Sequences of primers for RT-PCR
Forward: CAG AAC ATG CGC TCC AAT GA
Reverse: CGT CAT AGG TTT CGT TGG TG
Forward: TGC AGT AAC TTC GTG CCT AG
Reverse: AAT CCA TCC AGA CCA TTG TG
Forward: agt gct gtc cca tct gct ca
Reverse : GCC TTC TCA TCA AAT CCT CCA
Forward: aca gtg atg gag tgt gac gcd
Reverse: GTT GCA CTC GTT GAC GTC GA
Forward: TAT GAC CAC TGT CCA CGC CAT
Reverse: AGT ATC GCT GTT GAA GTC GCA
Forward: aga tcg agg ctc tca agg ag
Reverse: GCC TTC AGA TTT CTC ATG GAG T
Forward: tgc tcc ttc tct cca ttc tg
Reverse: GCT TGA AGT CAT CAC AGG CT
Forward: TGA CTG TGG AGA ATG GCA GTG
Reverse: CCG TAT TCA GGT CAC ATT CT
Forward: TGC AGG ATG AGA TTC AGA ACA
Reverse: ACC GTC TTA ATC AGA AGC GT
Statistical significance was calculated using ANOVA followed by Fisher's PLSD comparison test using Statview (SAS Institute Inc., Cary, NC). Results were considered statistically significant at p < 0.05. Results are the mean ± standard error of 5 samples.
Characteristics of PPE:N coatings
In an earlier article, we reported in considerable detail the methodology of depositing PPE:N coatings on BOPP and on other (polymeric or glass) substrates, as well as methods used for characterizing the resulting thin film materials, and the biological responses, mostly adhesion or non-adhesion of various cell types of interest to orthopaedics . In order not to unduly repeat those earlier-published data, we have limited ourselves here to describing how [N] varies with FC2H4. As shown earlier , [N] values decrease in a non-linear monotonic manner from the maximum value, [N] ~36% for the lowest value of FC2H4 (5 sccm), to [N] ~18% for the highest FC2H4 value used, 60 sccm (Table 1).
Expression of vimentin (VIM)
Expression of pleiotrophin heparin binding factor (PTN)
Expression of matrix Gla protein (MGP)
Expression of cartilage oligomeric matrix protein (COMP)
Expression of keratin 18 (KRT 18)
Expression of aggrecan (AGG)
Expression of type I collagen (COL1A2)
Expression of type II collagen (COL2A1)
The immature nucleus pulposus (NP) is populated by cells of notochordal origin that are larger than NP cells, containing an extensive actin cytoskeletal network and numerous vacuoles [7, 35]. They are the predominant cell type in the non-chondrodystrophoid dogs until approximately age 4 , and humans until roughly age 10 . The precise biological function of these notochordal cells in the immature NP remains unclear. However, the loss of the notochordal cells from the NP in humans is associated with ageing and disc degeneration . Although the molecular phenotype of notochordal cells is becoming more established [43, 44] and their potential application in tissue engineering of the NP more apparent , little is known of their interaction with biomaterials. Recent studies suggest that the nature of scaffolds and substrates used for cell culture and in tissue engineering applications can influence cell behaviour [9, 24, 25, 27–29, 45].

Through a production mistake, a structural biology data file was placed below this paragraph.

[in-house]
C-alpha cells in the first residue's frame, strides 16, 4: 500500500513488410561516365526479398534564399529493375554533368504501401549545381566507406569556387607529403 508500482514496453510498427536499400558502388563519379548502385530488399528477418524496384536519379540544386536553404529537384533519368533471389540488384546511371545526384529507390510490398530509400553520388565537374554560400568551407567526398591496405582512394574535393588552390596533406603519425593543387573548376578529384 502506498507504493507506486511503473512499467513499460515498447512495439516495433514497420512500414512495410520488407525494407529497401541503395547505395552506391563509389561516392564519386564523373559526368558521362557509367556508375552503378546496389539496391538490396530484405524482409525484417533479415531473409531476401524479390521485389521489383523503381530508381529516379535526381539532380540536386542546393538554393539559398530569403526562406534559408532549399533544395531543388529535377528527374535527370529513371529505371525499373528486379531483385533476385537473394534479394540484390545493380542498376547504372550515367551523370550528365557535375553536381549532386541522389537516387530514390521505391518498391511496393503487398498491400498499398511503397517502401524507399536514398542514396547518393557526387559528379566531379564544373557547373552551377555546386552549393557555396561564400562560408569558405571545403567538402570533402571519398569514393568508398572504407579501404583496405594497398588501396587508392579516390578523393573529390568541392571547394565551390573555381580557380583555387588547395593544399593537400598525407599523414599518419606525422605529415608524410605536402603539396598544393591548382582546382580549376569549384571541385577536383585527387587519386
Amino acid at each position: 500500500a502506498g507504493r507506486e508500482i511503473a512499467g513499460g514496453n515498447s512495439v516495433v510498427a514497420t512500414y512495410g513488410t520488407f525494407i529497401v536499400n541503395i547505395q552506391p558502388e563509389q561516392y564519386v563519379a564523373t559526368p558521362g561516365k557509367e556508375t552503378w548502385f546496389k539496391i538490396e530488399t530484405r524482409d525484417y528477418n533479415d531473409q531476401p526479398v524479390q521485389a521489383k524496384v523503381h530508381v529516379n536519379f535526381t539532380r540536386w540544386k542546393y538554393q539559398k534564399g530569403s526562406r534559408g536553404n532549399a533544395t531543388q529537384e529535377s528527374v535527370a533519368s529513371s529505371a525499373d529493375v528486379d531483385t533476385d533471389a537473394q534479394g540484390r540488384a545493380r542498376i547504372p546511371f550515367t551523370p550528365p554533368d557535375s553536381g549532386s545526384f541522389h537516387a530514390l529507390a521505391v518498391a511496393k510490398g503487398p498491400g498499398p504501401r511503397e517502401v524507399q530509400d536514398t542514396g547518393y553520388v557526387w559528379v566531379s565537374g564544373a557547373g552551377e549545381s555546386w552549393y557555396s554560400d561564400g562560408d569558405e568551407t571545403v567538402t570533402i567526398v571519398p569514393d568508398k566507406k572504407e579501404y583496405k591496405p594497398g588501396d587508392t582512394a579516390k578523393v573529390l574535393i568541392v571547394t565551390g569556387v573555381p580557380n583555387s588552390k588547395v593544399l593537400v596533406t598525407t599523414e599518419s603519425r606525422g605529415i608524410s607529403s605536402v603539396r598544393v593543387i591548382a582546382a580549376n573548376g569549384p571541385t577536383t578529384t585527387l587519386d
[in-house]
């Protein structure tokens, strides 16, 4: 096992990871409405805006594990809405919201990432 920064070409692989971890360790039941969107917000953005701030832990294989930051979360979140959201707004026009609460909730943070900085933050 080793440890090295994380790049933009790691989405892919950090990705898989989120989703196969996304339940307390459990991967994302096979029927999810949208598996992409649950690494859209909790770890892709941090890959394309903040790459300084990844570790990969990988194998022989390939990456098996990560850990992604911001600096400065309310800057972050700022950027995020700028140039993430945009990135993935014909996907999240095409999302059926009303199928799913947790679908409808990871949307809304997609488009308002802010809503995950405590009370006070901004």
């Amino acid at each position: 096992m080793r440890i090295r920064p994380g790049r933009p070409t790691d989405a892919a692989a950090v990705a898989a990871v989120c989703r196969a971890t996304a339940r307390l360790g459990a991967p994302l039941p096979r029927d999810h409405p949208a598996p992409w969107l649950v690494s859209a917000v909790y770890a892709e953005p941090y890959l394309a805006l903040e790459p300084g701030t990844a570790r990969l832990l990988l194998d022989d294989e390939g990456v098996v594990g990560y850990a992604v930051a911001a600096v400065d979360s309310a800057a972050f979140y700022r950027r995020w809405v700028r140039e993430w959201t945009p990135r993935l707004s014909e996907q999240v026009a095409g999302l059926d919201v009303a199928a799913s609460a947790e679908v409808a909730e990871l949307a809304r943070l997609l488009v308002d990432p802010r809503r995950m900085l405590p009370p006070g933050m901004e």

The maturation of notochordal cells and the maintenance of their unique phenotypic profile are clearly complex processes. Examination in culture offers an opportunity to gain a better understanding of the different molecular changes and regulatory mechanisms that are involved in their disappearance with ageing. The availability in our group of PPE:N surfaces with very different [N] values  enables us to study the interactions of disc cells with a wide variety of different biocompatible substrates. As the chemically-bound N-functionalities on these surfaces can be controlled and reproduced at will, the role of synthetic polymeric material surfaces in regulating the response of cells to subtle changes in surface chemistry is now becoming amenable to understanding [9, 29]. In our previous studies, it has been shown that gene expression can be specifically affected by different PPE:N surfaces in human mesenchymal cells (MSCs) [28, 29]. The present study has provided additional new evidence that the chemistries of culture surfaces can affect specific gene expression profiles of notochordal cells from dogs. Indeed, we have shown that VIM, PTN, MGP, COMP, KRT 18, AGG and collagens I and II are expressed by dog notochordal cells and that their expression was affected by PPE:N, though VIM was affected to a lower degree. Results from MSCs [28, 29] and notochordal cells (present study) suggest that the effect of [N] on gene expression may vary depending on the cell types under study. However, this remains to be investigated.
From the foregoing, it is therefore evident that, in dog notochordal cells, gene expression was markedly affected by the chemistries of the surfaces and the culture time. For the different PPE:N surfaces, the concentrations of [N] and [O] chemical functionalities at the surfaces varied as indicated in Table 1. All these changes presumably affected the interactions between the surfaces and the adhering notochordal cells. In other words, the interactions between the materials surfaces and notochordal cells result from a complex interplay of several different factors, in which the chemistries of the culture surfaces plays a primary role.